Twiga, a B2B e-commerce food distribution network, has announced the establishment of Twiga Fresh, a new subsidiary that will harvest and distribute its own agricultural goods to traders.
Twiga stated that it has began producing horticulture products such as onions, tomatoes, and watermelons on its 650-hectare (1,606-acre) area, with a projected annual output of 150,000 tons of fresh produce. Twiga has already put $10 million into the new enterprise, which will be supported by debt from development finance organizations.
Twiga has employed technology to connect smallholder farmers with informal merchants from its inception, providing producers with access to new markets and a huge pool of clients while optimizing the food supply chain in its markets. However, Twiga claims that they have had to deal with traceability issues, stock outs, and price fluctuation along the way, making it difficult for the company to deliver on its promise of affordability and food security. Twiga Fresh, the company’s newest addition to its private label division, aims to improve production control.
Since launch, Twiga has used technology to link smallholder farmers with informal traders, giving the producers access to new markets and a large pool of clients, all while optimizing the food supply chain in its markets. However, along the way, Twiga says they have had to deal with traceability challenges, stock outs and price volatility – which have made it hard for the company to deliver on its promise of affordability and food security. With Twiga Fresh, the latest addition to its private label business, they project a better control of production.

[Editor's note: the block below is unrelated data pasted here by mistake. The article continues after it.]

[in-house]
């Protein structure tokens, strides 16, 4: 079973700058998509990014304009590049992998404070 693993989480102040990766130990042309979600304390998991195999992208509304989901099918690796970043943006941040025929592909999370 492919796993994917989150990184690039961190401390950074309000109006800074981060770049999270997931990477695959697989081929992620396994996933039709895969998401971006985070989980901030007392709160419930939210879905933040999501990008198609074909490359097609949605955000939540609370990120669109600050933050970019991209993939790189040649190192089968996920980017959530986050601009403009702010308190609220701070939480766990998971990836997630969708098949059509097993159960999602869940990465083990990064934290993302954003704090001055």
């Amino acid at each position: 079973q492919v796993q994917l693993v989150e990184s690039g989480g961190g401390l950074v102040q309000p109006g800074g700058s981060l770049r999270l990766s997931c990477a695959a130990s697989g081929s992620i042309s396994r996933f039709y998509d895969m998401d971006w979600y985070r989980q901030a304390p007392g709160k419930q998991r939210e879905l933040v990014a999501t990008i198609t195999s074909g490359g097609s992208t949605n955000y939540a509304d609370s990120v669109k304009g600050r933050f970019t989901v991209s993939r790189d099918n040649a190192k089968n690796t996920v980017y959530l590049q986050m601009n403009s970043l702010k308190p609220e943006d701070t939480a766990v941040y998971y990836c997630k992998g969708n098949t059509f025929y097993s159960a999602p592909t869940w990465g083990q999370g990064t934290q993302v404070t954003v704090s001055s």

“The volumes for other fresh products were low because we made a decision not to scale fresh produce where we did not have traceability from a food safety standpoint,” Twiga CEO and co-founder Peter Njonjo said.
Twiga said it will continue to source some produce from partner farmers, such as bananas, where the value chains are more “established and efficient,” to service the 45,000 traders it serves each month.
Because most large-scale horticultural firms in the East African country export their crops, the company claims its farm is one of the largest commercial fresh produce establishments targeting the domestic market.
“Most of the Africa based investment in modern commercial farming has been made in the export-oriented industry over the years because of the low formality of the domestic food market. This has led to decreasing productivity of local farming, which has impacted both quality and pricing in the market,” said Njonjo.
Twiga intends to launch operations in Uganda and Tanzania soon, and is also looking into other markets in Central and West Africa.